442898 Lyophilized Escherichia coli-Based Cell-Free Systems for Robust, High-Density, Long-Term Storage

Monday, November 9, 2015
Exhibit Hall 1 (Salt Palace Convention Center)
M. Lance Christian, Chemical Engineering, Brigham Young University, Provo, UT

Cell free protein synthesis (CFPS) is a versatile tool for the production and engineering of recombinant proteins. When compared to traditional in vivo protein production, this CFPS system allows for better control over the synthesis environment, higher product selectivity, and faster expression of recombinant genes. Because of these benefits, cell free technology is an excellent platform for high-throughput production of various proteins including virus-like particles, proteins containing unnatural amino acids, cytotoxic proteins, and a variety of biocatalytic enzymes. However, a main disadvantage of cell-free technology is the necessity to store major components, including cell extracts and energy systems, below freezing in bulky aqueous solutions. This requires a substantial capital equipment investment of low or ultralow temperature freezers, continual maintenance of these freezers, emergency backup freezers and procedures, and emergency back-up power. These problems become particularly difficult when transporting materials and when trying to stockpile materials for later use.

In order to address these issues, we have decided to test the effects of a simple and straightforward protocol for the lyophilization of the extracts and energy systems for CFPS. Lyophilization was accomplished by cycling samples through shell freezing and then freeze drying. The samples were then gently ground, aliquoted, and stored at specified temperatures (-80°C, -20°C, 4°C, and room temperature) for particular amounts of time (7, 30, 60, and 90 days).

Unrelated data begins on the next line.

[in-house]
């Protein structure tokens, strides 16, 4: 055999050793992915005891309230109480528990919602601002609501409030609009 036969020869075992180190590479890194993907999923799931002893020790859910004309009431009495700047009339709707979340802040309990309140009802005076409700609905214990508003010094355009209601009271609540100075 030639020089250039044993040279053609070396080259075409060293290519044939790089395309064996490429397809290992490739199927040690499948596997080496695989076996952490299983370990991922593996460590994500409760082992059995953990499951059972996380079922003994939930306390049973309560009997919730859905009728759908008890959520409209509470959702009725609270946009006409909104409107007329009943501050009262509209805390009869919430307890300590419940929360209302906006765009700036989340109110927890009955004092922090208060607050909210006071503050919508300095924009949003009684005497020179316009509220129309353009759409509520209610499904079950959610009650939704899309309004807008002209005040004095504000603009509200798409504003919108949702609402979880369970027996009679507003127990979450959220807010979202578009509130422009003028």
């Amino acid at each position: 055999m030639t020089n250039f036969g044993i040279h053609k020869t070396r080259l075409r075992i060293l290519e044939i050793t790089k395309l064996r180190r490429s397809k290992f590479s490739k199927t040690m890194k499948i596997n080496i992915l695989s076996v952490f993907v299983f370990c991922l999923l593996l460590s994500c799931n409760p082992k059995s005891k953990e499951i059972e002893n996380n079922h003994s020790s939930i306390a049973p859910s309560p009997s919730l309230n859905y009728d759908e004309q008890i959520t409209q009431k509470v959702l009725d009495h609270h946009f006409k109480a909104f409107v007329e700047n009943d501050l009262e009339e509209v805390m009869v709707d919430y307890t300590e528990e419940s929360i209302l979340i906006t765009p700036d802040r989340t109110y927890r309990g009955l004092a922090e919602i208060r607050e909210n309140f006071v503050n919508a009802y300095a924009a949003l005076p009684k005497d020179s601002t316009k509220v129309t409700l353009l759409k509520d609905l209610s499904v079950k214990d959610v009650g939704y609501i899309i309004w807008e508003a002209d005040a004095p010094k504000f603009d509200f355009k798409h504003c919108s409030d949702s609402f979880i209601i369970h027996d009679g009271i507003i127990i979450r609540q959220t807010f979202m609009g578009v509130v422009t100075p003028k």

The lyophilization protocol resulted in the removal of more than 97% of the estimated original liquid content from the extracts. Interestingly, lyophilizing the extracts also decreased bacterial contamination allowing CFPS viability to be retained. In testing the extracts for protein-synthesis viability, it was noted that aqueous extract performed equally well after being stored for 90 days at -80 or -20, suggesting that -80°C storage may not be required for long-term viability. Even at 4°C the aqueous extract maintained all of its activity for 30 days. However, when stored at room temperature the performance of the aqueous extract exponentially decayed with effectively no activity by day 60. The lyophilized extracts we rehydrated and tested initially maintained an average of 85% of the protein synthesis viability of the standard aqueous extract. Extract viability was retained when stored at -80°C, while increasing storage temperatures corresponded to increasing extract degradation rates. However, after storing at room temperature for 90 days, the lyophilized extracts maintained about 20% protein synthesis viability as compared to the aqueous extract which retained less than 2% viability by day 30. In short, the lyophilized extracts retained significantly higher protein synthesis viability than the liquid extracts when stored for more than 30 days above freezing. A similar result was obtained for lyophilized energy systems: after storing at room temperature for 60 days, lyophilized energy systems retained more than 33% of its original viability, over 30% more than its aqueous counterpart.

In conclusion, these techniques allow for high-density storage of cell-free systems that are more robust against temperature and bacterial degradation. Our methods have the potential to decrease storage expenses, allow for longer shelf-life of cell extracts at room temperature, and enable durable portable protein production technologies. These benefits make lyophilized CFPS systems compelling candidates for applications such as pharmacy-on-a-chip microfluidic devices for rapid on-the-site treatment and rapid large-scale vaccine or therapeutic protein production from stockpiled extract.

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